A series of talks at the Yale School of Forestry & Environmental Studies this semester will engage in a critical dialogue about a water crisis that is currently gripping the western U.S.
A record-breaking drought continues to devastate Western states for the fourth consecutive year; Historically dry conditions in California, in particular, have resulted in dangerously low lake levels, destructive wildfires, and significant agricultural losses. This water crisis presents incredible challenges for western states, especially as climate models project reduced rainfall and hotter temperatures, and as human demand for water continues to increase.
To promote the conversation about this crisis, three F&ES student interest groups — Fresh & Salty, Westies, and Climate Change — will host a semester-long speaker series titled Drought: Solutions for Scarcity
. This series, supported by SAC Big Ticket and The Class of 1980 Fund, addresses how organizations, governments, and companies are responding to increased water scarcity and shaping a more resilient future through sustainable water use. Five speakers representing a range of expertise in water management and policy will visit Yale to share their vision of a sustainable water future.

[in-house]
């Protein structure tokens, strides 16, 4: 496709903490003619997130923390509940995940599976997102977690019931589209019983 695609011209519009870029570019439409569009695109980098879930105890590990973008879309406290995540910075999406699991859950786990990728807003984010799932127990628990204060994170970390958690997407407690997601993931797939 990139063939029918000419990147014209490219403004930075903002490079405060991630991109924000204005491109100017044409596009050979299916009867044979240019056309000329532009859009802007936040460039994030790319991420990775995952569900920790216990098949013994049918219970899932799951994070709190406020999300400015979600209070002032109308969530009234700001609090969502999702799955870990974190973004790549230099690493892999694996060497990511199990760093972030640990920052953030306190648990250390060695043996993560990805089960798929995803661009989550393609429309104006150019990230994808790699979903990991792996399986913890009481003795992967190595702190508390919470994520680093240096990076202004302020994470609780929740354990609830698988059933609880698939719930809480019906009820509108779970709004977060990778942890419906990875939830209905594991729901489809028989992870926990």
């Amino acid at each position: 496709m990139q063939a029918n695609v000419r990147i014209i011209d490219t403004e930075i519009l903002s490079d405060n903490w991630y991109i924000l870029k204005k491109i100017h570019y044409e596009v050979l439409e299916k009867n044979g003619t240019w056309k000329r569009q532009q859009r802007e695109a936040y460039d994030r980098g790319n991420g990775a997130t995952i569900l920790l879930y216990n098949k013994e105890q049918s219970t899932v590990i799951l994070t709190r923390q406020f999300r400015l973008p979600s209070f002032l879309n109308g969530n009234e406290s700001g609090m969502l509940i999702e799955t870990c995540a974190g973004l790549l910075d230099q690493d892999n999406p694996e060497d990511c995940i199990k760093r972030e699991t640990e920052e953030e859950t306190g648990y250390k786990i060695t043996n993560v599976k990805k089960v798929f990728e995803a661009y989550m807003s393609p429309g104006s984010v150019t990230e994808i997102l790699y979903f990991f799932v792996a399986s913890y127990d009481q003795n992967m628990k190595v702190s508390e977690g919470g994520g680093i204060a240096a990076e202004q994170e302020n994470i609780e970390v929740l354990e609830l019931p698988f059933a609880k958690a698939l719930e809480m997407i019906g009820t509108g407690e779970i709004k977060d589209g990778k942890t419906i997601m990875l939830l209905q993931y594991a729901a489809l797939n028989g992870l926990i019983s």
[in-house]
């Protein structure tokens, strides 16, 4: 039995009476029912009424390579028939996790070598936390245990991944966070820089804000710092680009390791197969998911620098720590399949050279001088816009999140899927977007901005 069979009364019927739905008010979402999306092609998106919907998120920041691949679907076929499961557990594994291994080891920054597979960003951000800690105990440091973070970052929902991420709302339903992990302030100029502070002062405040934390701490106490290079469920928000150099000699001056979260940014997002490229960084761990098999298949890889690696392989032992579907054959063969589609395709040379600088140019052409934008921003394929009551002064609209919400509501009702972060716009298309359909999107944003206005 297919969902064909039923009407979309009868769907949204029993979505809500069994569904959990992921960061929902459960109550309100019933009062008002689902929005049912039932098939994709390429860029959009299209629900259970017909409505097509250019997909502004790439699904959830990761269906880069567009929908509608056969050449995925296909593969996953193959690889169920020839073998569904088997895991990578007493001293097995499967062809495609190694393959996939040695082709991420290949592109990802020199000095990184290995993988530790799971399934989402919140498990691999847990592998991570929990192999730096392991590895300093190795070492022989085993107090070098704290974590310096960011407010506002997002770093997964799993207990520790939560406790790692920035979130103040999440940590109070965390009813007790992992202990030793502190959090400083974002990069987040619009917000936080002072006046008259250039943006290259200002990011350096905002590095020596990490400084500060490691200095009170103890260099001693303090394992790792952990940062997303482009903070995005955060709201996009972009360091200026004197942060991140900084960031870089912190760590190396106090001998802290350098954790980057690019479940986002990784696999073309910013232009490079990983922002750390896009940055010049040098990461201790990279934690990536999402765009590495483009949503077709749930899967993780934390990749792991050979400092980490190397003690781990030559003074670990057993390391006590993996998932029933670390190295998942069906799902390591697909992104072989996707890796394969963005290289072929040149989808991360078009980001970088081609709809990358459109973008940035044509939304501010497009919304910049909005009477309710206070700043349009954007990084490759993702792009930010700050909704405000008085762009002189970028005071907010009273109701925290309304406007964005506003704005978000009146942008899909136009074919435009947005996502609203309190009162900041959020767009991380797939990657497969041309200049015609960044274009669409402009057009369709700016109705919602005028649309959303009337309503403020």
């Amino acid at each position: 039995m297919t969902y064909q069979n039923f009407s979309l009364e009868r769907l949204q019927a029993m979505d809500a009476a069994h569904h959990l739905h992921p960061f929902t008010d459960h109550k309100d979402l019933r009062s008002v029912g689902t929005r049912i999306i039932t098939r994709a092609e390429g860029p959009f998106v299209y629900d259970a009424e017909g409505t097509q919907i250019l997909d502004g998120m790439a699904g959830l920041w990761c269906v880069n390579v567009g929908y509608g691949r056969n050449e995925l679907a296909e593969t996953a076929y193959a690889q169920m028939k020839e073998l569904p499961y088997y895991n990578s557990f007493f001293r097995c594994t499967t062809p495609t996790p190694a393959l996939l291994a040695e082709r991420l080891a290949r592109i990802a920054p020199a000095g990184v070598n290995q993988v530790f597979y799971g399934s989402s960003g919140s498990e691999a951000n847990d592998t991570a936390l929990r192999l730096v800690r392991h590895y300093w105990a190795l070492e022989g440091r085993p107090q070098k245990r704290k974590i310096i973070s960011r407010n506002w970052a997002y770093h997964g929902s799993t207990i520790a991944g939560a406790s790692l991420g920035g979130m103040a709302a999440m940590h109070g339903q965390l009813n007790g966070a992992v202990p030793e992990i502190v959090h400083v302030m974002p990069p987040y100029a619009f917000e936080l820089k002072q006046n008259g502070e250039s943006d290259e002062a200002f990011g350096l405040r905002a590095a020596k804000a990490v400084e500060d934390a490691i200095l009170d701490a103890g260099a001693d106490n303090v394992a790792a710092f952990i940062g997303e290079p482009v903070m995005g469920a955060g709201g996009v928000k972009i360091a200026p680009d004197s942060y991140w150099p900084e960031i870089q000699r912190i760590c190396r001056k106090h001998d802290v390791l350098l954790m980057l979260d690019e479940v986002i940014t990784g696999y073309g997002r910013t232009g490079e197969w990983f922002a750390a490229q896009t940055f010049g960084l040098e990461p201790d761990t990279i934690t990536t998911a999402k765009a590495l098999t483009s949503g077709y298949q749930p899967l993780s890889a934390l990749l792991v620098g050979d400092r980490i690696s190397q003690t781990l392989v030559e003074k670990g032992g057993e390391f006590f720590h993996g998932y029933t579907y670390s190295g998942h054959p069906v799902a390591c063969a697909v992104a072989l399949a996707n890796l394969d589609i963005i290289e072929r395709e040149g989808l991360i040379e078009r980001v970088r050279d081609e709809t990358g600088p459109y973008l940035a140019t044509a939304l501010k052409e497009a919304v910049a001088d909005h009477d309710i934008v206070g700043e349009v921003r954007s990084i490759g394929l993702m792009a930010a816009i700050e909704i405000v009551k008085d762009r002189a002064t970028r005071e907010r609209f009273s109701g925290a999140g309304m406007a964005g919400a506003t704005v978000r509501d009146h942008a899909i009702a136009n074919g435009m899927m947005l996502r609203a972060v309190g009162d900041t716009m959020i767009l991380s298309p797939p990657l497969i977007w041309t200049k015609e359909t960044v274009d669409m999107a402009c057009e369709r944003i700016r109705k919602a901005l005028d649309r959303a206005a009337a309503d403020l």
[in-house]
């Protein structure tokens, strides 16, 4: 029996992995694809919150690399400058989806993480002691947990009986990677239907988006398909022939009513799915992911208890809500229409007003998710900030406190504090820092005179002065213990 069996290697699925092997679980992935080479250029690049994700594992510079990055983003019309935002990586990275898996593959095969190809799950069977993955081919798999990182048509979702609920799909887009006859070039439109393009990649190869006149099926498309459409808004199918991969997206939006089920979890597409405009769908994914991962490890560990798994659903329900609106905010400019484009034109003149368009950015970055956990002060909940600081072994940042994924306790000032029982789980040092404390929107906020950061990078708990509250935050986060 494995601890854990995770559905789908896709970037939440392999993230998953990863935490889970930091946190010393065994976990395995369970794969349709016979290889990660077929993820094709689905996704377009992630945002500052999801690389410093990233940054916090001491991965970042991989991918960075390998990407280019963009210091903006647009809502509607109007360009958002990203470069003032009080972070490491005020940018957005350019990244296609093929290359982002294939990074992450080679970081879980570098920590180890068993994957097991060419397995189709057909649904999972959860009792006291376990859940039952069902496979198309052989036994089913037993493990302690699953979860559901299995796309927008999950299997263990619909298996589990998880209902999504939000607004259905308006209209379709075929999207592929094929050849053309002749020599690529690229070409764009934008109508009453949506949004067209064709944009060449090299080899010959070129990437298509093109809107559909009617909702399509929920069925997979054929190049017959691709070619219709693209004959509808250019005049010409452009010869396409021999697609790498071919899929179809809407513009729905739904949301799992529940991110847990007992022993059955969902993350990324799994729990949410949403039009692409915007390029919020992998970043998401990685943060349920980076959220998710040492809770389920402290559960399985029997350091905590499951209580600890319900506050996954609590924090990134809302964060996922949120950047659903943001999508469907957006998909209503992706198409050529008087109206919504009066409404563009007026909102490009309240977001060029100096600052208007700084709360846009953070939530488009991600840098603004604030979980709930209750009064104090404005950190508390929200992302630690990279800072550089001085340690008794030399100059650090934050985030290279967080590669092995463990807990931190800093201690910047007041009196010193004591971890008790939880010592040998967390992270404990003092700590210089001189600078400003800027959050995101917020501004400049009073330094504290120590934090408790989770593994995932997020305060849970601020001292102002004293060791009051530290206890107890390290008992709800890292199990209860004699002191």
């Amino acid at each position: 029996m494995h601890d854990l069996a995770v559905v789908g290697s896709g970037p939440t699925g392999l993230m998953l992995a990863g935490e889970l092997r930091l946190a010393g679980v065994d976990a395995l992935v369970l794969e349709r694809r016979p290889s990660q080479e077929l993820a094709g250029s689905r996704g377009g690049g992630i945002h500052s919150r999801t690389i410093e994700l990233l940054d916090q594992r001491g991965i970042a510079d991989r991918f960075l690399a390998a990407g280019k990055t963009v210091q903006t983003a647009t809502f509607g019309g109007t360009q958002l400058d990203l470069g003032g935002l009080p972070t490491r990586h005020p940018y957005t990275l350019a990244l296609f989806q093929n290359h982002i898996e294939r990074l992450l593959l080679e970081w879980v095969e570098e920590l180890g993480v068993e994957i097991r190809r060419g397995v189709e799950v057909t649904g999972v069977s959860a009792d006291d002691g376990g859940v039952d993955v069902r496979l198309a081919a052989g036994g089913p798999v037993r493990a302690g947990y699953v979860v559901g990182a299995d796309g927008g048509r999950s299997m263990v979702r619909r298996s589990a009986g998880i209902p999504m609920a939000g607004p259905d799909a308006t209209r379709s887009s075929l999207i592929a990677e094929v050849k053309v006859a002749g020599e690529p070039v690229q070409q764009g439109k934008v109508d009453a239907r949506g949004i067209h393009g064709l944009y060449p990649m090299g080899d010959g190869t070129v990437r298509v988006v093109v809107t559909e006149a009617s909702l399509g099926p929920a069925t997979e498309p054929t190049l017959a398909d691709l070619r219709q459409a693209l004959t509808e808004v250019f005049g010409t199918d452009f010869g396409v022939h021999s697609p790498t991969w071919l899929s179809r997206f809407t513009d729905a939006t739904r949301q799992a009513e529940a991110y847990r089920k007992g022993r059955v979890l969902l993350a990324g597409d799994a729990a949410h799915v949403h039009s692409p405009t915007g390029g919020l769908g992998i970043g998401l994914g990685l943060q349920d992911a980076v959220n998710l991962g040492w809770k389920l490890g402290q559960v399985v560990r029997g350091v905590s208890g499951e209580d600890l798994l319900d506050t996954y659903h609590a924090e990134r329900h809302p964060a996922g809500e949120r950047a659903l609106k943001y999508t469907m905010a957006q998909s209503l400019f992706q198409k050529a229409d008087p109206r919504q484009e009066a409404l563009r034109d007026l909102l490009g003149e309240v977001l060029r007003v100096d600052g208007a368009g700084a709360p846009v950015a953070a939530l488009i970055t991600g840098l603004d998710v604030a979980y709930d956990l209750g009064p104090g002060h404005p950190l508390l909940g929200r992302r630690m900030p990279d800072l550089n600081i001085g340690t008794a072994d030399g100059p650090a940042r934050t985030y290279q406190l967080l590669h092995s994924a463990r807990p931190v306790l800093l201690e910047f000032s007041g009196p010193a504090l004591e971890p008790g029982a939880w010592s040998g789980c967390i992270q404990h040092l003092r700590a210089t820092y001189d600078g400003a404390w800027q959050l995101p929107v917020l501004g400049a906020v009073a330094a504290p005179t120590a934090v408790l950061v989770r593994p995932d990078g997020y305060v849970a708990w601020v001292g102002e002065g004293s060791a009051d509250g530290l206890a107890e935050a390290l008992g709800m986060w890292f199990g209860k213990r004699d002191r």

On Feb. 24, Jennifer Pitt
’93 M.E.Sc. will speak about her experience as a key negotiator in the 2012 U.S.-Mexico Minute 319 Colorado River agreement. As director of the Environmental Defense Fund’s Colorado River Program, Pitt helped ensure that the river reached the delta in a historic “pulse flow” for the first time since 1998
. During her talk, which will begin at noon
in Burke Auditorium, she will reveal what it took to advocate for and implement the delivery of critical environmental flows to the delta.
Other speakers in the series will include Peter Yolles
’97 M.E.Sc. M.B.A, founder of WaterSmart Software
, (March 3); Felicia Marcus
, chair of California’s State Water Resources Control Board
, which implements federal and state water laws (March 24); Kate Poole
, senior attorney and litigation director of the Natural Resources Defense Council’s Water Program (March 31); and Brian Richter
, chief scientist of The Nature Conservancy’s Global Freshwater Program (April 14).
“There’s a strong interest in freshwater issues at FES, especially as they relate to the effects of climate change and a growing human population,” said Michelle Camp
’15 M.E.M., creator and lead coordinator of the series. “At the same time, there's widespread conversation about the severe drought out West. This series is a way to connect the two, and to go further by exploring various solutions to the water crisis.”